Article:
71 Evatt to Beasley
This morning Saturday I have received telegram despatched from
London Friday night.  I would suggest the following comments.
1. Mr. Chifley's statement in paragraph 4 of telegram fairly
expressed general objectives of Australia's policy in relation to
2. The real difficulty starts in paragraph 2 of the cable which
suggests that termination of relationships of one member of
British Commonwealth with King need not prevent continuance of an
association of Commonwealth of Nations.
3. In paragraphs 7 and 8 the Prime Ministers of Pakistan and
Ceylon are opposed to views of India and emphasise many practical
difficulties which will arise from termination of legal
association with the King by any member of the Commonwealth.
4. The point really comes down to this. If India terminates direct
link with the King what is the future basis of the association of
nations assuming that India is to be included as a member thereof
In paragraph 3 there is revealed correct answer to this question
and I now deal with that paragraph.
5. It is our  that rights of citizenship can fairly be regarded
as establishing a relationship which does not ordinarily exist
between two countries which are foreign to each other. However
mere exchange of citizenship rights will not retain any link to
the King because India clearly contemplates that the duty of
allegiance to the King will completely disappear in the case of
citizens of India. In other countries the duty of allegiance will
remain but that duty will cease to be common throughout the
6. Paragraph 3 goes on to suggest that there might be a
declaration by India of continued association with members of the
Commonwealth and the acceptance by India of the King as the symbol
of the association. First of all the mere declaration does not
throw any light on the basis of the association. Therefore the
idea of treating the King as the symbol of the association does
not carry the matter further until there is an answer to the
question-what functions, powers or prerogatives will the King be
capable of exercising in relation to India.
7. The answer is-none. The King will cease to have any authority
either in respect of internal  or external affairs of India.
This position will be in striking contrast with that of Australia
where the King is the supreme executive in respect of both
internal  and external affairs though he acts on the advice of
different ministers in respect of Commonwealth and State matters.
8. Assuming that India is unwilling to continue in respect of
India any authority in the King and that India still remains a
member of the Commonwealth the  of the proposal will be to
convert the British Commonwealth into an associate of nations of a
9. In the case of Australia this means that while Australia's own
relationships with the King would remain unimpaired the nature of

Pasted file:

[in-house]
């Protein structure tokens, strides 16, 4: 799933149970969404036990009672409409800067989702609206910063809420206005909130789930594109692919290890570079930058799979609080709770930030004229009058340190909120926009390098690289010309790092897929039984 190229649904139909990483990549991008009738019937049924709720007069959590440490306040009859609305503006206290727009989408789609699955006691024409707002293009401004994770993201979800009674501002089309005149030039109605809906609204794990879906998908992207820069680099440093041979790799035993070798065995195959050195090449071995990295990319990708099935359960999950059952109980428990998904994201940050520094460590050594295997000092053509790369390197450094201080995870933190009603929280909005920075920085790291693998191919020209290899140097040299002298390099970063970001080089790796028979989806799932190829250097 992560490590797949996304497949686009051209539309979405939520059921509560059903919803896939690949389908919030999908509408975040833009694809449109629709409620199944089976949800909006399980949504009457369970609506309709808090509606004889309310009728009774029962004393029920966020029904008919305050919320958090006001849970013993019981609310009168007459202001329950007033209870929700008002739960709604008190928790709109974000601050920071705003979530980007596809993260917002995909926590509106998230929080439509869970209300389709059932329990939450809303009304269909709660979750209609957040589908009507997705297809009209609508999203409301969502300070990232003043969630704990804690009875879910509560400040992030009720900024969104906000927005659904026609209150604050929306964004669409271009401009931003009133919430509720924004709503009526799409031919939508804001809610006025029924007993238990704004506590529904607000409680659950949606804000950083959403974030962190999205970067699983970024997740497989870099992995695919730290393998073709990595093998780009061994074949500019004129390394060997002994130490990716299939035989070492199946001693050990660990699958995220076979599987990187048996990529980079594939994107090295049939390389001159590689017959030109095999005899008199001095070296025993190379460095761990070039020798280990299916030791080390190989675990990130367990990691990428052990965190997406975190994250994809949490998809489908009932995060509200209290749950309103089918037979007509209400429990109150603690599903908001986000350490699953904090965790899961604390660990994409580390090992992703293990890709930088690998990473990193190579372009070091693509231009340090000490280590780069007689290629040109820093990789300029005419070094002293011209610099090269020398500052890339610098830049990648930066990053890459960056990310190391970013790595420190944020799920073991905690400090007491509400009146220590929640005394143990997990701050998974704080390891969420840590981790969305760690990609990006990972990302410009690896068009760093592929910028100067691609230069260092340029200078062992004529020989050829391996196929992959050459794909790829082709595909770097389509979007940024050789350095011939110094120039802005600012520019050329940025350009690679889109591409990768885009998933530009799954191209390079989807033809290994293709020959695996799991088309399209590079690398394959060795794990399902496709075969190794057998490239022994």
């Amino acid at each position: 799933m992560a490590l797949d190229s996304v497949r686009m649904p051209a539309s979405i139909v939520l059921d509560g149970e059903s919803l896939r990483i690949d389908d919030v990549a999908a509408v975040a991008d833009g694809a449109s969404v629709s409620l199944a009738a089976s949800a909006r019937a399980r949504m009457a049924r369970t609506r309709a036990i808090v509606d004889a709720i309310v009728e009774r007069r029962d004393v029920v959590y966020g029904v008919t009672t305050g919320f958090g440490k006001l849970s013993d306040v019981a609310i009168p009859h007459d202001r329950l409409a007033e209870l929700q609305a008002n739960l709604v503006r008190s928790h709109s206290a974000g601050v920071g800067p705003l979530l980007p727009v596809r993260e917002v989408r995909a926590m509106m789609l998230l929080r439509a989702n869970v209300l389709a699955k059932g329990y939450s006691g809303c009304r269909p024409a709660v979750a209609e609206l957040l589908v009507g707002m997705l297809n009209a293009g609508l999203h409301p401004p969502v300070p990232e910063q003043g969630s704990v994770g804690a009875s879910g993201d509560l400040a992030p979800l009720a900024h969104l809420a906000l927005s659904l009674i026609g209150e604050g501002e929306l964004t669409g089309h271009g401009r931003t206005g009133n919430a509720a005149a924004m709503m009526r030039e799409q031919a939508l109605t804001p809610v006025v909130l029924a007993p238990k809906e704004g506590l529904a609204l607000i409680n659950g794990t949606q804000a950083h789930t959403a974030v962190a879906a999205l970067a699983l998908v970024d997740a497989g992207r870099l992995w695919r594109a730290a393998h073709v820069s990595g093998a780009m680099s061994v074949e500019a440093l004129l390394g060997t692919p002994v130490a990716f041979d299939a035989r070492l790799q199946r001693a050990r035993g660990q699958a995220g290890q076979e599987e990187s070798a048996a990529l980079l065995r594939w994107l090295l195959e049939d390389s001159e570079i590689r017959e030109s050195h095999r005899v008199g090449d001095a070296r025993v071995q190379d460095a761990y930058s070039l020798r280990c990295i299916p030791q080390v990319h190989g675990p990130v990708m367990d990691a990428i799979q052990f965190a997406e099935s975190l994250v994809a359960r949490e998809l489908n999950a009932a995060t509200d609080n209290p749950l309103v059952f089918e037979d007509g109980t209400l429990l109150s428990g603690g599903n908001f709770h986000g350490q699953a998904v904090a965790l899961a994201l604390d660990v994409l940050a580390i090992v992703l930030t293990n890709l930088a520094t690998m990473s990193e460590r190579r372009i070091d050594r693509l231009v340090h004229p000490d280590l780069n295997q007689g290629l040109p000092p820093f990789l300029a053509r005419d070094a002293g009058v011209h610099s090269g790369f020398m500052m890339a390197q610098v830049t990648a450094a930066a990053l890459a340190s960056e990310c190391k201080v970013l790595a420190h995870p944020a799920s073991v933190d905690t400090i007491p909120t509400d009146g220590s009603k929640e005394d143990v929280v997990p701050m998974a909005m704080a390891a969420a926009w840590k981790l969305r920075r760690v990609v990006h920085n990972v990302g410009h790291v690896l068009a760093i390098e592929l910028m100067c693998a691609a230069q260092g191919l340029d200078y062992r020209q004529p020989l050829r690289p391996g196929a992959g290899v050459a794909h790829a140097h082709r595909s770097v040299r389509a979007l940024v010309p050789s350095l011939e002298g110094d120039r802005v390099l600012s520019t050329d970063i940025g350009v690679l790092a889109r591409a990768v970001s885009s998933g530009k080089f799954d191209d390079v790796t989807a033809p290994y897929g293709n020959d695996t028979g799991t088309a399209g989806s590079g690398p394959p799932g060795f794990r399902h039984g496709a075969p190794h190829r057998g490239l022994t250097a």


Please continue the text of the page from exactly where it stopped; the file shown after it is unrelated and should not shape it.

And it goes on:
the British Commonwealth of Nations would be fundamentally
changed. It will become an associat[ion] of friendly nations which
would be ready and willing to exchange certain rights of
citizenship so long as such rights do not carry with them any duty
of allegiance to the King. For the rest the King would admittedly
become only a symbol, in other words he would occupy the same
position as an emblem or a flag.
10. This might be satisfactory to India but the cable shows that
the result would not be satisfactory to Pakistan, Ceylon,
Australia and New Zealand.
11. At Paris when the matter was discussed last year  I
strongly urged upon the Indian representative that the King should
in respect of India continue to exercise prerogative functions in
relation to India's external affairs e.g. the appointments of
representatives of India abroad should continue to be made legally
by the King always acting of course on the advice of Indian
responsible Ministers. If this were done Royal functions would
continue to be exercisable in respect of India and the King would
be something more than a symbol of an association of friendly
12. The recent print of the draft India Constitution indicates by
way of footnote that the relationship of India to the British
Commonwealth of nations is still to be provided for. I firmly
believe that both Cripps and Mountbatten have over (sic)
encouraged India in taking the step now proposed. On the other
hand if the matter is fully studied and reconsidered in a
practical way the reasonableness and necessity for the suggestions
I made at Paris would become apparent.
13. The continuance of the British Commonwealth of Nations is
vitally important to Australia and, by the British Commonwealth,
one does not mean merely a group of friendly powers having nothing
in common except conditional exchange of right of citizenship with
the King reduced to the position of a mere symbol or emblem of
association. India should realise that personal loyalty is
regarded as very important in Australia and indeed both Mr.
Chifley and I have repeatedly emphasised publicly this aspect of
the British Commonwealth relationship and have equally emphasised
the importance of the name Britain.
14. For the above reasons I think that India should be pressed
most strongly to agree to the retention in respect of India at
least of Royal powers and functions mentioned in paragraph 11. In
that case the King would in truth remain the King in relation to
India as well as other nations and the British Commonwealth of
Nations including India would continue to be in substance what it
15. Please pass message to Mr. Chifley and to Dr. Burton.
[AA: 1838/283, TS899/6/1, i]